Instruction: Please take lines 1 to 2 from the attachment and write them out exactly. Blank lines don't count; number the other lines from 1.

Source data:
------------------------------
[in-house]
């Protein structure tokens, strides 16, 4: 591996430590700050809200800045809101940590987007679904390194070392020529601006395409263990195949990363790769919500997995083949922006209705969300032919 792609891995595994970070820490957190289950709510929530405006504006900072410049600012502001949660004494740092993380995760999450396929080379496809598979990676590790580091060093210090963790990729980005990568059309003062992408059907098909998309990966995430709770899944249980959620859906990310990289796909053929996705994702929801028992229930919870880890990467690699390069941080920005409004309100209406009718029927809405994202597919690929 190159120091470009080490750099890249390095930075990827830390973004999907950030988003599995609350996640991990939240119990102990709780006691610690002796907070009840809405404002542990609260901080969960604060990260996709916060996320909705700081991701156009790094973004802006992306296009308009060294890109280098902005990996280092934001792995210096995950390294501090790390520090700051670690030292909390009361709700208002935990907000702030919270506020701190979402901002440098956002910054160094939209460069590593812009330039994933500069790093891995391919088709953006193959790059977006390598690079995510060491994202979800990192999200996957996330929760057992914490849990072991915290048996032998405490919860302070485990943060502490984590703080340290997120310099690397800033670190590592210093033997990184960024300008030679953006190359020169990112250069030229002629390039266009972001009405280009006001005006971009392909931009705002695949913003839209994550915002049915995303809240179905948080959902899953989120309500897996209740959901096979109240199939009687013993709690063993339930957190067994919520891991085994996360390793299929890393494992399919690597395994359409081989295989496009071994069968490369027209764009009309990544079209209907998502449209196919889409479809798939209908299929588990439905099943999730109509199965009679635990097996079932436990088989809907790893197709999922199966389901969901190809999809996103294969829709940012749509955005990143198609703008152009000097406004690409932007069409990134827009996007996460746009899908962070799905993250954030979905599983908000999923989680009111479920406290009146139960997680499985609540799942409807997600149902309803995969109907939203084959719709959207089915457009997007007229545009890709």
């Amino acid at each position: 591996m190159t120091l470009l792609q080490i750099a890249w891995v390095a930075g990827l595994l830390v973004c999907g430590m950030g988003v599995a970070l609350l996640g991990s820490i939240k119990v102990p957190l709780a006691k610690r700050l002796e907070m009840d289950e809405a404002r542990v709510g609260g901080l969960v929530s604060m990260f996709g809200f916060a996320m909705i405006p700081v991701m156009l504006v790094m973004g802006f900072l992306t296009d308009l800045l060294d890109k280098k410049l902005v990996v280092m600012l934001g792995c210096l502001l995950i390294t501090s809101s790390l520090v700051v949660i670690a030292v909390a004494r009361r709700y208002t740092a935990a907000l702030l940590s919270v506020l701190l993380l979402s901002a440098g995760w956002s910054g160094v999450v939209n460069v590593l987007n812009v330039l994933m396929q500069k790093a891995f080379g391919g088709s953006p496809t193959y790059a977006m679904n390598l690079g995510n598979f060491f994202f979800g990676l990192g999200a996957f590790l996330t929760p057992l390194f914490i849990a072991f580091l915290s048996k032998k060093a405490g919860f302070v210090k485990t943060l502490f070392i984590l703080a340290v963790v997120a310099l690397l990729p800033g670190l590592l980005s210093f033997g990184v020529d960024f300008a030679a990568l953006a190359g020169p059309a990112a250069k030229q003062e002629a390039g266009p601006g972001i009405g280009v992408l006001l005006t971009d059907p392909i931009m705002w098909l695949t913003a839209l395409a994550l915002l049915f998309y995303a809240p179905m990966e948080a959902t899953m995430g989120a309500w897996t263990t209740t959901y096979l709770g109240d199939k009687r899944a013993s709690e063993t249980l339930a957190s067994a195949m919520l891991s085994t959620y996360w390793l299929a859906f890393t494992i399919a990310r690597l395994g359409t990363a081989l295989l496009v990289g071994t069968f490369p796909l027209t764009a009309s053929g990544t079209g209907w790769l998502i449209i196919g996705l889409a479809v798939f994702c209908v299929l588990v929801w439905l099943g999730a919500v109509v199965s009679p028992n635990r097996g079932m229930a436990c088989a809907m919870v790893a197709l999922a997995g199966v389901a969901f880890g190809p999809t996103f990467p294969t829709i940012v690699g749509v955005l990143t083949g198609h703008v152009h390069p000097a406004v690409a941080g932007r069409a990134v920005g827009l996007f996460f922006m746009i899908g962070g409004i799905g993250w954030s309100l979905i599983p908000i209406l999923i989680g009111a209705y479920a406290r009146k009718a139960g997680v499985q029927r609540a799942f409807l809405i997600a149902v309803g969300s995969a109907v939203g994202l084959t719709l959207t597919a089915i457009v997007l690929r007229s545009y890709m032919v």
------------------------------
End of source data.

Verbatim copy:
[in-house]
């Protein structure tokens, strides 16, 4: 591996430590700050809200800045809101940590987007679904390194070392020529601006395409263990195949990363790769919500997995083949922006209705969300032919 792609891995595994970070820490957190289950709510929530405006504006900072410049600012502001949660004494740092993380995760999450396929080379496809598979990676590790580091060093210090963790990729980005990568059309003062992408059907098909998309990966995430709770899944249980959620859906990310990289796909053929996705994702929801028992229930919870880890990467690699390069941080920005409004309100209406009718029927809405994202597919690929 190159120091470009080490750099890249390095930075990827830390973004999907950030988003599995609350996640991990939240119990102990709780006691610690002796907070009840809405404002542990609260901080969960604060990260996709916060996320909705700081991701156009790094973004802006992306296009308009060294890109280098902005990996280092934001792995210096995950390294501090790390520090700051670690030292909390009361709700208002935990907000702030919270506020701190979402901002440098956002910054160094939209460069590593812009330039994933500069790093891995391919088709953006193959790059977006390598690079995510060491994202979800990192999200996957996330929760057992914490849990072991915290048996032998405490919860302070485990943060502490984590703080340290997120310099690397800033670190590592210093033997990184960024300008030679953006190359020169990112250069030229002629390039266009972001009405280009006001005006971009392909931009705002695949913003839209994550915002049915995303809240179905948080959902899953989120309500897996209740959901096979109240199939009687013993709690063993339930957190067994919520891991085994996360390793299929890393494992399919690597395994359409081989295989496009071994069968490369027209764009009309990544079209209907998502449209196919889409479809798939209908299929588990439905099943999730109509199965009679635990097996079932436990088989809907790893197709999922199966389901969901190809999809996103294969829709940012749509955005990143198609703008152009000097406004690409932007069409990134827009996007996460746009899908962070799905993250954030979905599983908000999923989680009111479920406290009146139960997680499985609540799942409807997600149902309803995969109907939203084959719709959207089915457009997007007229545009890709």